Pinker hypothesises that the paper’s writer wrote about “poststimulus events” and “conscious perception” rather than hopping rabbits because of the abstractions and particular focus inherent in how they think about their work.
…a tap on the wrist became a “stimulus” and a tap on the elbow became a “poststimulus event,” because the writers cared about the fact that one event came after the other and no longer cared about the fact that the events were taps on the arm.
To write clearly, it is necessary to unburden yourself of the abstractions you think in – many of which you probably don’t know you have – and try to approach your subject from the perspective of someone who knows a lot less than you do.
Pinker dedicates another chapter to explaining the mechanics of sentence construction using syntax trees. He explains why English grammar as it is traditionally taught can be so confusing – grammatical categories (noun, verb, adjective) are mixed up with grammatical functions (subject, object, modifier) and semantic categories (action, thing, doer, done-to) – and why sentences like
The view that beating a third-rate Serbian military that for the third time in a decade is brutally targeting civilians is hardly worth the effort is not based on a lack of understanding of what is occurring on the ground.
are so difficult to parse (there’s too much going on in the middle of the tree).
Reading The Sense of Style was a long string of “aha!” moments for me. Pinker states and justifies much of my vague intuition about writing and grammar, in addition to changing my mind about several things. One of the more surprising and gratifying realisation moments came from this little nugget near the end of the book:
Not only are commas partly regulated by prosody, but until recently that was their principal function. Writers used to place them wherever they thought a pause felt natural, regardless of the sentence’s syntax:
It is a truth universally acknowledged, that a single man in possession of a good fortune, must be in want of a wife.
I always knew there was something off about Austen’s commas!
The Sense of Style has been criticised by the New Yorker (the top result when I do a Google search for the book’s title – clearly the Goog knows what a contrarian I am) for a “tendency to add complexity, ambiguity, and doubt” with his usage rules. This is a fair comment, but I’d call it a pro rather than a con. Pinker realises that writing is full of subtleties and judgement calls – rather than pretend that there exists a set of exact transforms for turning bad writing into good, he emphasises the careful processes that need to go into writing well and the importance of context and case-by-case thought.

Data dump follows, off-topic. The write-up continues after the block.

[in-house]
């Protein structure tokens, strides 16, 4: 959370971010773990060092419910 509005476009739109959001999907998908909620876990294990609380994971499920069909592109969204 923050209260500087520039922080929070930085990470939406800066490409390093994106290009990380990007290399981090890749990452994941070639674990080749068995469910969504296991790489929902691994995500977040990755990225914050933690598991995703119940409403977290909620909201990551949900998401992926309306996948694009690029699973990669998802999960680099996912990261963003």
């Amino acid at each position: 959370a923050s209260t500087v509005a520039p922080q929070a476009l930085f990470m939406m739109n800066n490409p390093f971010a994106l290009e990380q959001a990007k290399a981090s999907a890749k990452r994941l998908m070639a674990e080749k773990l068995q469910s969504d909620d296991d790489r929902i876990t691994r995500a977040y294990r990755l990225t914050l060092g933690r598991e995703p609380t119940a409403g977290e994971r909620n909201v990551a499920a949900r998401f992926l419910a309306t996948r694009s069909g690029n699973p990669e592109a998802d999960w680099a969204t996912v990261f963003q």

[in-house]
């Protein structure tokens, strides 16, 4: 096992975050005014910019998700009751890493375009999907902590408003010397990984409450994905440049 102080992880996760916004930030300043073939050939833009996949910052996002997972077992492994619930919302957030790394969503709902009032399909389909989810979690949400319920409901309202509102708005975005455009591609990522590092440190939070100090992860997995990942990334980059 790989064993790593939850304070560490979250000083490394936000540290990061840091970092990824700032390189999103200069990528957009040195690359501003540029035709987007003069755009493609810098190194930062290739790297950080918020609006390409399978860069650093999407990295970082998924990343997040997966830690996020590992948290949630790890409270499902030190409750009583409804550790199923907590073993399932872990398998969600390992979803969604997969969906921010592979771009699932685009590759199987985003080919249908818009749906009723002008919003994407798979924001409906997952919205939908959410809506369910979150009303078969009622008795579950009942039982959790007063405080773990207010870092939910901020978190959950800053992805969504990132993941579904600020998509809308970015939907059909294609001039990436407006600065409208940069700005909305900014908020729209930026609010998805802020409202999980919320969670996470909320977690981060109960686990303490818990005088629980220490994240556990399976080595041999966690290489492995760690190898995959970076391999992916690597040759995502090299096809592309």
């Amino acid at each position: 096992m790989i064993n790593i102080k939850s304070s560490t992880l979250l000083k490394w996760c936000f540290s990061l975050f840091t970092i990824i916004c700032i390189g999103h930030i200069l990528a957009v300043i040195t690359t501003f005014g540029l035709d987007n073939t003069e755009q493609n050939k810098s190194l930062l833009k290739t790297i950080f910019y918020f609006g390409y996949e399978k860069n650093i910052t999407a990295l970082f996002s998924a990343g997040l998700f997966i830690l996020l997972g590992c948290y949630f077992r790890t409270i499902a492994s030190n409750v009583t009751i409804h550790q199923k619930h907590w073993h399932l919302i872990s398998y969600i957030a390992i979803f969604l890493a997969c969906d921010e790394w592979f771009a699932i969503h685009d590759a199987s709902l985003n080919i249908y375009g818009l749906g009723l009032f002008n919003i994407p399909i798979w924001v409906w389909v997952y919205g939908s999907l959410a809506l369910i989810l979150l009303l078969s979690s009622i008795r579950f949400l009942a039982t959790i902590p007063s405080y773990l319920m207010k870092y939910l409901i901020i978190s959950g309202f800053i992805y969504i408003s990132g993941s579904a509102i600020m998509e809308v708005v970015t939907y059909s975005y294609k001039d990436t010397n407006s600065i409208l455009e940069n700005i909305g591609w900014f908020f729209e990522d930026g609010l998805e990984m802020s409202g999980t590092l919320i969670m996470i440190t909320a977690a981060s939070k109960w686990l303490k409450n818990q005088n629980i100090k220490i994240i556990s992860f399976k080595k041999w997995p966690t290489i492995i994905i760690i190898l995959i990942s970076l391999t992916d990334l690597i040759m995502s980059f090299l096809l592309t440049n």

The Sense of Style, is, as its subtitle states, a thinking person’s guide to writing in the 21st century. I’ve long been looking for a replacement for the crusty (but still lovable) Elements of Style as my go-to book about writing, and this is it. It’s a rigorously researched, logical and entirely reasonable set of guidelines for good writing, and it treats the reader not as a child to be instructed but as an equal adult in a discussion.
Although I do agree with the New Yorker that Pinker could have included fewer quotes from his wife’s novels.
- A rebuttal of Orwell’s language theory, courtesy of the ever-contrarian Slate. ↩
- But even if you go through a rebirth, abandon your Grammar Nazi SS uniform, stop correcting people and argue for the evolution of language rather than its preservation in amber, you’ll still get called a Grammar Nazi for caring about language at all. ↩
- Elsewhere in The Sense of Style, Pinker demonstrates the necessity of giving examples when describing terms. Unix man pages could learn a thing or two. ↩